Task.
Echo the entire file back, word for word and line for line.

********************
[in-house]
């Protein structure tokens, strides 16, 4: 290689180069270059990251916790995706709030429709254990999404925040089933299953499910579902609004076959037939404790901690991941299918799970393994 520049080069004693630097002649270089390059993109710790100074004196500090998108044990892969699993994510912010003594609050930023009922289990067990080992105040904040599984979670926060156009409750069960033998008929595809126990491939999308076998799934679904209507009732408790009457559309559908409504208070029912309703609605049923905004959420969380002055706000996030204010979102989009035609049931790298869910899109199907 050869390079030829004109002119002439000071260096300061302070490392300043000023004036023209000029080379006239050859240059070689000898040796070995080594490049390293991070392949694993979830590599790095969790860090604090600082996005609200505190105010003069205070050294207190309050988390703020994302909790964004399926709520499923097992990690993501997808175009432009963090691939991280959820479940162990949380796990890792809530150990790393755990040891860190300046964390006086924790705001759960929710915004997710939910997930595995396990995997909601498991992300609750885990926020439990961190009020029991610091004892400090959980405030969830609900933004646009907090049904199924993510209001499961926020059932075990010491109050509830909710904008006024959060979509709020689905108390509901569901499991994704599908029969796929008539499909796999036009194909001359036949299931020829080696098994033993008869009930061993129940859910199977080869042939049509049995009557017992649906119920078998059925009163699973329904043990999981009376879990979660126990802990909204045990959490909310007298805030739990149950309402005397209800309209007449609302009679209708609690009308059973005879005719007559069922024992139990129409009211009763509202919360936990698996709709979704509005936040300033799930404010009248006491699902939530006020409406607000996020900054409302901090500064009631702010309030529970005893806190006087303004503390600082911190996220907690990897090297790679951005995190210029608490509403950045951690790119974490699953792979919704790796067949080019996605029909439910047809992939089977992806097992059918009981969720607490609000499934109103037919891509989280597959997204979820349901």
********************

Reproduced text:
[in-house]
């Protein structure tokens, strides 16, 4: 290689180069270059990251916790995706709030429709254990999404925040089933299953499910579902609004076959037939404790901690991941299918799970393994 520049080069004693630097002649270089390059993109710790100074004196500090998108044990892969699993994510912010003594609050930023009922289990067990080992105040904040599984979670926060156009409750069960033998008929595809126990491939999308076998799934679904209507009732408790009457559309559908409504208070029912309703609605049923905004959420969380002055706000996030204010979102989009035609049931790298869910899109199907 050869390079030829004109002119002439000071260096300061302070490392300043000023004036023209000029080379006239050859240059070689000898040796070995080594490049390293991070392949694993979830590599790095969790860090604090600082996005609200505190105010003069205070050294207190309050988390703020994302909790964004399926709520499923097992990690993501997808175009432009963090691939991280959820479940162990949380796990890792809530150990790393755990040891860190300046964390006086924790705001759960929710915004997710939910997930595995396990995997909601498991992300609750885990926020439990961190009020029991610091004892400090959980405030969830609900933004646009907090049904199924993510209001499961926020059932075990010491109050509830909710904008006024959060979509709020689905108390509901569901499991994704599908029969796929008539499909796999036009194909001359036949299931020829080696098994033993008869009930061993129940859910199977080869042939049509049995009557017992649906119920078998059925009163699973329904043990999981009376879990979660126990802990909204045990959490909310007298805030739990149950309402005397209800309209007449609302009679209708609690009308059973005879005719007559069922024992139990129409009211009763509202919360936990698996709709979704509005936040300033799930404010009248006491699902939530006020409406607000996020900054409302901090500064009631702010309030529970005893806190006087303004503390600082911190996220907690990897090297790679951005995190210029608490509403950045951690790119974490699953792979919704790796067949080019996605029909439910047809992939089977992806097992059918009981969720607490609000499934109103037919891509989280597959997204979820349901």